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Unformatted text preview: Bare bones Stata 1 Begin When Stata opens, you will see 4 windows: • Review — Top left corner. This window maintains a history of all the commands that have been entered in the Stata Command window. • Variables — Bottom left corner. This gives a list of the variables in the dataset being used. • Stata Results — This is the main black window which displays the output of what you tell Stata to do. • Stata Command — Below the Stata Results. Here all commands are typed in and on hitting Enter, these will be executed. Only one command can be typed and executed at a time from the Command window. So, if you want Stata to do a bunch of things, then a more useful way is to use do-files. This is discussed later. We will explore these windows later. For now, focus on the command window. We are going to learn to navigate the folders of your computer in the command window. 1.1 Navigation At various times you will be commanding Stata not just to do statistics but to load or save data. Stata has a default directory in which it will load or save data. To see what its default directory is, type • pwd Stata usually begins with C: \ data as its directory. (On some systems it might be different.) To change the directory, use the command • cd which can change the directory. There are a few ways you can change the default directory. If you want to go down a folder from the current folder, type cd SomeFolder . If the folder name has a space in it, you must put the directory name in quotation marks, e.g. cd ‘‘Corey’s Awesome Folder’’ . To change to a particular folder, type cd ‘‘C: \ Documents and Settings \ My Documents \ data.dta’’ . If you have never seen the C: \ prefix to a directory listing, that just means to start from the root folder of the C: drive, which is the hard drive on most PC computers. (On a Mac a lot of this will be slightly different and of course superior.) Again note the use of quotation marks if the folder name has a space in it. If you want to go up a directory, type cd .. 1 2 Loading data There are 3 commands to import data from a file, depending on the format of the data file....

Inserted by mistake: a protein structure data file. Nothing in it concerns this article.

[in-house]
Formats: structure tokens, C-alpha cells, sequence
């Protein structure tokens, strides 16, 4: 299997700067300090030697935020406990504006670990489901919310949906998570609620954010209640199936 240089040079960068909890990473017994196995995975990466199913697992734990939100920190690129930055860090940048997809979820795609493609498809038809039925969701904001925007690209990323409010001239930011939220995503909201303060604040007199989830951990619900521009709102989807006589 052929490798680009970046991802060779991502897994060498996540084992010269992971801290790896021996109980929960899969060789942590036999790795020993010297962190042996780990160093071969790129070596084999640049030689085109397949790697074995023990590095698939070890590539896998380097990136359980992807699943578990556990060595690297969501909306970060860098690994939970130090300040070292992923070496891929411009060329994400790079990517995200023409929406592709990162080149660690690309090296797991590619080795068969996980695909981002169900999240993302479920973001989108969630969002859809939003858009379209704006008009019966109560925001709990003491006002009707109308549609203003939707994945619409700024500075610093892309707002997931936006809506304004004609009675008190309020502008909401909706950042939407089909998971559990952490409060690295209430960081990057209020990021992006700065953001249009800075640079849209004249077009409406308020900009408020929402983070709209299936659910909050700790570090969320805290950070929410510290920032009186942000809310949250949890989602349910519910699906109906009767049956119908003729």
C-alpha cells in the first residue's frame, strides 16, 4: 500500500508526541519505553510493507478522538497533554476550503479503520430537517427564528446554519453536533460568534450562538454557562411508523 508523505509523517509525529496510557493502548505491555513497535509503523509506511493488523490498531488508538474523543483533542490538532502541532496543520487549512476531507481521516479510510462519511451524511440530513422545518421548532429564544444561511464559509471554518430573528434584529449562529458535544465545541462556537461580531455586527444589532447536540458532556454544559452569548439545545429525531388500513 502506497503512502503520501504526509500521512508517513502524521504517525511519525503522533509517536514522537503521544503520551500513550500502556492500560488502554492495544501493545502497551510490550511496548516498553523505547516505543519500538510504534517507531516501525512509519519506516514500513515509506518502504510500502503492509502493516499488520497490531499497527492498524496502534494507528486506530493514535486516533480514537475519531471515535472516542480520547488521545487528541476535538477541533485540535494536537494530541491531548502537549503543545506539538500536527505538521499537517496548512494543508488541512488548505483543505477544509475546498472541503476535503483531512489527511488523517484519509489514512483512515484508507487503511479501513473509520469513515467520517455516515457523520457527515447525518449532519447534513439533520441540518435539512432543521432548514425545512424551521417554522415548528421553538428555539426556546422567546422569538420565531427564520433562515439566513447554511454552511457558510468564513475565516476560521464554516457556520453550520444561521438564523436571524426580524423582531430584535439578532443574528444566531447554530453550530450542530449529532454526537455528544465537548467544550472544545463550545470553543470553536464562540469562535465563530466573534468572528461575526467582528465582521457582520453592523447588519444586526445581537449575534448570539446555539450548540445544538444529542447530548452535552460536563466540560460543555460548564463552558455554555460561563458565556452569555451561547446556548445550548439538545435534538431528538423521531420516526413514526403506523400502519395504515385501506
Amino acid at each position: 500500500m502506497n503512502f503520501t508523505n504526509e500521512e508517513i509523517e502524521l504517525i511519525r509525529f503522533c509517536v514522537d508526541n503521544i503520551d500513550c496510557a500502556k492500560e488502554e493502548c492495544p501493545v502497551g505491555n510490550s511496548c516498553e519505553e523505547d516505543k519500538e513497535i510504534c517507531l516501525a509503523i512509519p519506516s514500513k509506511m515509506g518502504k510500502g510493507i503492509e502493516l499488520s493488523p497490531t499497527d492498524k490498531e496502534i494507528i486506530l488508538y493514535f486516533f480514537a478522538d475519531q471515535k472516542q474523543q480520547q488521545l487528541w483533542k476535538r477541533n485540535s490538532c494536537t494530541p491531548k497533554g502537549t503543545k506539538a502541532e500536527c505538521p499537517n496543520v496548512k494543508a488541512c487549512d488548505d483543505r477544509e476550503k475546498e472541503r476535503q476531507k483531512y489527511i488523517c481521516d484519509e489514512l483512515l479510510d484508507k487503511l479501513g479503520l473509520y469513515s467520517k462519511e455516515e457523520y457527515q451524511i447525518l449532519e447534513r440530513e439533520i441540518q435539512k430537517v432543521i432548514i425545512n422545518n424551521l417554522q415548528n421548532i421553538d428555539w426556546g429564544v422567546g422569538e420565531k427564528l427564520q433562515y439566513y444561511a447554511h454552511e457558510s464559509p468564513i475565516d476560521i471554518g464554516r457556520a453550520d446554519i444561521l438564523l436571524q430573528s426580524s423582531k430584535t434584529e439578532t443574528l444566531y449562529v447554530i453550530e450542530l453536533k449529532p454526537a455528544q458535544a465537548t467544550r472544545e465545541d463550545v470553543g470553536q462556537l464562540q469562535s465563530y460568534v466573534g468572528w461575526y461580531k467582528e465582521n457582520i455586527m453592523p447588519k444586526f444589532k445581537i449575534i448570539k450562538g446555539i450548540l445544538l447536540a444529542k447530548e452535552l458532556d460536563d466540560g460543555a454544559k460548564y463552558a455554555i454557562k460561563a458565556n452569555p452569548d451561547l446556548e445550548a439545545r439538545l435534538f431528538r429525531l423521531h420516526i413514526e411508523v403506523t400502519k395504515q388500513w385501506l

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This note was uploaded on 03/15/2010 for the course ECON 103 taught by Professor Sandrablack during the Winter '07 term at UCLA.
- Winter '07